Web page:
By Timothy Dillon
Joe Francis, founder of Girls Gone Wild. Photo courtesy of Wikimedia Commons.
Beads. To young adult heterosexual males, they are a primitive form of currency. You can only buy one thing with them, and that’s a glimpse at a most sought after commodity. One whose supply is strictly controlled and whose security is trusted to the ever supportive Victoria’s Secret. This mindset can be attributed to the ’90s but moreover it is the brainchild of Joe Francis.
Francis is the founder of the Girls Gone Wild film franchise. The films depicts young women in a compromised state, which is to say, likely inebriated and being persuaded into partial nudity in exchange for the admiration of those filming her and those in her immediate vicinity. The objectification of women has arguably never been more blatant, and for a while, Francis was able to capitalize on this market of human dignity with undeniable demand. What could go wrong?
A Changing Scene
Forgetting Francis’ legal troubles for a moment, one thing that the company has faced trouble with was adapting to a new crowd. When Girls Gone Wild began 1997, the social media revolution was still a twinkle in Mark Zuckerberg’s eye. Francis had no way of predicting the taming effect that sites like Twitter and Facebook would have. Granted, the site did introduce a blog and eventually adopted a Twitter handle, but to no avail.
Now, the franchise is comprised of more than just breasts on the street videos from New Orleans’s Mardi Gras and celebratory occasions. Since the rise of the internet, the company has been quick to adapt, moving to online sales, softcore, and hardcore pornographic series, as well as an array of compilations. In an industry with constant demand, somehow, their niche market of depicting girls breaking with their former plain demeanor in favor of topless antics fell apart. No doubt the companies legal troubles are to blame.
A Night To Regret
During an altercation involving three women in his home, on January 29th, 2011, Francis assaulted one of the women and held them against their will for an extended period of time. Francis now awaits sentencing, which could leave him serving up to five years in prison. The press has not been good for the company, which, as noted, had already declared bankruptcy, likely to deal with financing the legal defense for Francis.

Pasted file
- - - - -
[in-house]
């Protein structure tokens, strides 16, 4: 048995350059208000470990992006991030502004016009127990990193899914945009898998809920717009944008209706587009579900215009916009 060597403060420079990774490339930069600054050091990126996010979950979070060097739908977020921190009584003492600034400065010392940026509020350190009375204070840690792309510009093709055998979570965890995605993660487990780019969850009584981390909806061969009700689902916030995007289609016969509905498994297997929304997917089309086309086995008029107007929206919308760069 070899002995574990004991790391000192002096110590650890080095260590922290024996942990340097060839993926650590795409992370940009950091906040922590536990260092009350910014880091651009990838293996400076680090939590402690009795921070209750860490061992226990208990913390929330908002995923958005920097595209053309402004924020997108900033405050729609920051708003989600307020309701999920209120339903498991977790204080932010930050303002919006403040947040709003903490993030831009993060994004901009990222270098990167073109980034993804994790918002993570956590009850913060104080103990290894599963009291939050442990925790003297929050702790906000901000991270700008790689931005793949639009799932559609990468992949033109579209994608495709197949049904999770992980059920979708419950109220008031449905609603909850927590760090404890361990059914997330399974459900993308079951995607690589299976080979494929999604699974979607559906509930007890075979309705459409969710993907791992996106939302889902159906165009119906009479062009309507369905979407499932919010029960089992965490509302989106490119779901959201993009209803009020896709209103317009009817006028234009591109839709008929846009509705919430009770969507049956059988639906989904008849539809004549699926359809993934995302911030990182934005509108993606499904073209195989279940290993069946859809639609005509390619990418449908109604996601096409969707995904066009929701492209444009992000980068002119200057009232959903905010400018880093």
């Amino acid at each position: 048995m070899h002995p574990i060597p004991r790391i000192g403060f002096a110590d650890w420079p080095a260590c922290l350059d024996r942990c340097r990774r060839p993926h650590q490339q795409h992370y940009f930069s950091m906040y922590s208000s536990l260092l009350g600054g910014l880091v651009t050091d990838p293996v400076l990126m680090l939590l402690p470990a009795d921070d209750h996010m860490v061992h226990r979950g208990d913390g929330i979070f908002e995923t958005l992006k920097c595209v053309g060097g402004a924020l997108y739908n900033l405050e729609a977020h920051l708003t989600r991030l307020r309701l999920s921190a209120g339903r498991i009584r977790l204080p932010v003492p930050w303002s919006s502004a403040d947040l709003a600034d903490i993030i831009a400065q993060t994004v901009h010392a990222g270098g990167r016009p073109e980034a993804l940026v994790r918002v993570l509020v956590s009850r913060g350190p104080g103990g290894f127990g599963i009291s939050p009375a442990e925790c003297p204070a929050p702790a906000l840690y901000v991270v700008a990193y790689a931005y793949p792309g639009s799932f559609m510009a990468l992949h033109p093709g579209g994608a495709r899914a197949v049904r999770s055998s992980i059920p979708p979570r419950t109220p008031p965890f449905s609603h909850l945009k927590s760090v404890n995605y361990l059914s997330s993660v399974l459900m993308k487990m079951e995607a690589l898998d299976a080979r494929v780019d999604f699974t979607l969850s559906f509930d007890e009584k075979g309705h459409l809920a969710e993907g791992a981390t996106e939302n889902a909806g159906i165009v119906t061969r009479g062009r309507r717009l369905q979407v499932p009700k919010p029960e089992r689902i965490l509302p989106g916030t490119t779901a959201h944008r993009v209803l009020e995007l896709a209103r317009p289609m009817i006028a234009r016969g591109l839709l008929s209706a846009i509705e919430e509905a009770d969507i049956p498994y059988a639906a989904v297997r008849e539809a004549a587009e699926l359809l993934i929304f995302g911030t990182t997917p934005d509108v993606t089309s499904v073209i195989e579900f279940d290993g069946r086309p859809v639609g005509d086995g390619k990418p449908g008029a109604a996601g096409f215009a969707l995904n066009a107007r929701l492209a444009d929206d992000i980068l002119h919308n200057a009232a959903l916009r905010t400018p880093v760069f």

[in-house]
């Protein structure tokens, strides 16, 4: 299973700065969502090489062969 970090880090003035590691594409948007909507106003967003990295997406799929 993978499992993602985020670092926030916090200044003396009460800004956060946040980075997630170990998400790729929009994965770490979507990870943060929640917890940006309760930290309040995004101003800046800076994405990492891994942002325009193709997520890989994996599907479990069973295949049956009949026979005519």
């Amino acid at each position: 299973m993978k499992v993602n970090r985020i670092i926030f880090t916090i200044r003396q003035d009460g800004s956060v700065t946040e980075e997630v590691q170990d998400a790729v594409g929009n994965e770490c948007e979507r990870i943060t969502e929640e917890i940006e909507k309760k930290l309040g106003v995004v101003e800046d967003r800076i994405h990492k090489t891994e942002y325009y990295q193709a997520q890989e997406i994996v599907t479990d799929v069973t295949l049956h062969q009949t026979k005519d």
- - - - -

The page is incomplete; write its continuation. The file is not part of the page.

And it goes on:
It doesn’t look good for a company that objectifies women to have a CEO who also assaults them, but this is hardly the first brush with the law that Francis has had. In 2007, Francis spent a relatively brief stint in jail, just 35 days. In addition, he has experienced well documented money problems, from tax evasions (which he settled with a plea deal) as well as refusing to pay a gambling debt to a Las Vegas casino.
In regards to his most recent legal trouble after his conviction, Francis told E! News, “I have done nothing wrong. This is a total joke. It did not happen and that mentally challenged jury should be put in jail.”
While the franchise has certainly left its mark on a culture of people who stay up past midnight watching television (the normal time frame for Girls Gone Wild ads), the company hasn’t been completely void of emotion.
Not All Bad
New Orleans, the epicenter of Mardi Gras shenanigans and beads for breasts exchange, was devastated by Hurricane Katrina. In response, the company decided to give back to a city that had given so much.
Girls Gone Wild issued a statement saying they would donate 100 percent of the revenues from Mardi Gras themed DVDs as well as Doggystyle, the company’s most successful film. The donation was said to be addressed to the Red Cross to help in the disaster relief and amounted to the tens of thousands.
Beyond this act of kindness to a city that has given them so much material, back in 2004, they decided to give women a break. Guys Gone Wild was a brain child of the company looking to provide equal treatment of the sexes. The only problem was this didn’t really do that. The original film series typically depicted girl on girl make out sessions, but in the guy equivalent, there was none, despite being a large market for male homosexual pornography. The series was marketed to young heterosexual women, and so while it was keeping with bringing a fairness in terms of content, it lacked the financial gains the company could have hoped for.
Are the Wild Girls Gone For Good?
In the end, with a poorly behaved CEO, a shifting market, tamer crowds, and generally bad business decisions, no measure of finding equality for the sexes or altruistic act is going to be able to save this business, though the brand still survives. Theoretically they could be bought out and incorporated by a similar business, but with so much bad press still fresh, it will interesting to see who would want to adopt the now thoroughly gutted franchise.